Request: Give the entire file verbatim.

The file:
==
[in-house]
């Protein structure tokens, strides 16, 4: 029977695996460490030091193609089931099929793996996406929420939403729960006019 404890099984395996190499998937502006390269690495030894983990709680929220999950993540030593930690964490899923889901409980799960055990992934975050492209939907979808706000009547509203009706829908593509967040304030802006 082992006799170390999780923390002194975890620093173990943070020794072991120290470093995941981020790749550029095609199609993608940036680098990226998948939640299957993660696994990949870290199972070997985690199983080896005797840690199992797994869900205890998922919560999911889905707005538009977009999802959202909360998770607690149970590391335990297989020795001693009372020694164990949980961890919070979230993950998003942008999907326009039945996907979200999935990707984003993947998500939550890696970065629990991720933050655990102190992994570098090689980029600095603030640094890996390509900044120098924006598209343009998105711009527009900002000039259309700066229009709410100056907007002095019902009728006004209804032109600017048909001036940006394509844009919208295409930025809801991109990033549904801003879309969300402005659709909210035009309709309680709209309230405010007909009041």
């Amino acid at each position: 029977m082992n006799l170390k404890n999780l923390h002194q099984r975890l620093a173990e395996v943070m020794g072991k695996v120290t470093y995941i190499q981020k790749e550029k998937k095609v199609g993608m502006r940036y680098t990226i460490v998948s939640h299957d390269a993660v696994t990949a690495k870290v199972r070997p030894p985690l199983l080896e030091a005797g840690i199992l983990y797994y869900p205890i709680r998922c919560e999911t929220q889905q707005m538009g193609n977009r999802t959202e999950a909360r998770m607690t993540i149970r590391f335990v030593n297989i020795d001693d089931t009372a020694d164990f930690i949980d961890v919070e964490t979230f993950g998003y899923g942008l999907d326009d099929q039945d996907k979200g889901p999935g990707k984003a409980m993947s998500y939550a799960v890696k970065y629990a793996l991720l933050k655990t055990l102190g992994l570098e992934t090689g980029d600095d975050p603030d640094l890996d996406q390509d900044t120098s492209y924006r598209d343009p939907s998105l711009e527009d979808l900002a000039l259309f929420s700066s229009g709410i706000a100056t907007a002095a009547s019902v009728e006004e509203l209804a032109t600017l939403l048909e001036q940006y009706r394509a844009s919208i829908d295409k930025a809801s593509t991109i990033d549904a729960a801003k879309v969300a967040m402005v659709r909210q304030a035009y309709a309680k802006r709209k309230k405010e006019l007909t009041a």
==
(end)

[in-house]
């Protein structure tokens, strides 16, 4: 029977695996460490030091193609089931099929793996996406929420939403729960006019 404890099984395996190499998937502006390269690495030894983990709680929220999950993540030593930690964490899923889901409980799960055990992934975050492209939907979808706000009547509203009706829908593509967040304030802006 082992006799170390999780923390002194975890620093173990943070020794072991120290470093995941981020790749550029095609199609993608940036680098990226998948939640299957993660696994990949870290199972070997985690199983080896005797840690199992797994869900205890998922919560999911889905707005538009977009999802959202909360998770607690149970590391335990297989020795001693009372020694164990949980961890919070979230993950998003942008999907326009039945996907979200999935990707984003993947998500939550890696970065629990991720933050655990102190992994570098090689980029600095603030640094890996390509900044120098924006598209343009998105711009527009900002000039259309700066229009709410100056907007002095019902009728006004209804032109600017048909001036940006394509844009919208295409930025809801991109990033549904801003879309969300402005659709909210035009309709309680709209309230405010007909009041």
């Amino acid at each position: 029977m082992n006799l170390k404890n999780l923390h002194q099984r975890l620093a173990e395996v943070m020794g072991k695996v120290t470093y995941i190499q981020k790749e550029k998937k095609v199609g993608m502006r940036y680098t990226i460490v998948s939640h299957d390269a993660v696994t990949a690495k870290v199972r070997p030894p985690l199983l080896e030091a005797g840690i199992l983990y797994y869900p205890i709680r998922c919560e999911t929220q889905q707005m538009g193609n977009r999802t959202e999950a909360r998770m607690t993540i149970r590391f335990v030593n297989i020795d001693d089931t009372a020694d164990f930690i949980d961890v919070e964490t979230f993950g998003y899923g942008l999907d326009d099929q039945d996907k979200g889901p999935g990707k984003a409980m993947s998500y939550a799960v890696k970065y629990a793996l991720l933050k655990t055990l102190g992994l570098e992934t090689g980029d600095d975050p603030d640094l890996d996406q390509d900044t120098s492209y924006r598209d343009p939907s998105l711009e527009d979808l900002a000039l259309f929420s700066s229009g709410i706000a100056t907007a002095a009547s019902v009728e006004e509203l209804a032109t600017l939403l048909e001036q940006y009706r394509a844009s919208i829908d295409k930025a809801s593509t991109i990033d549904a729960a801003k879309v969300a967040m402005v659709r909210q304030a035009y309709a309680k802006r709209k309230k405010e006019l007909t009041a």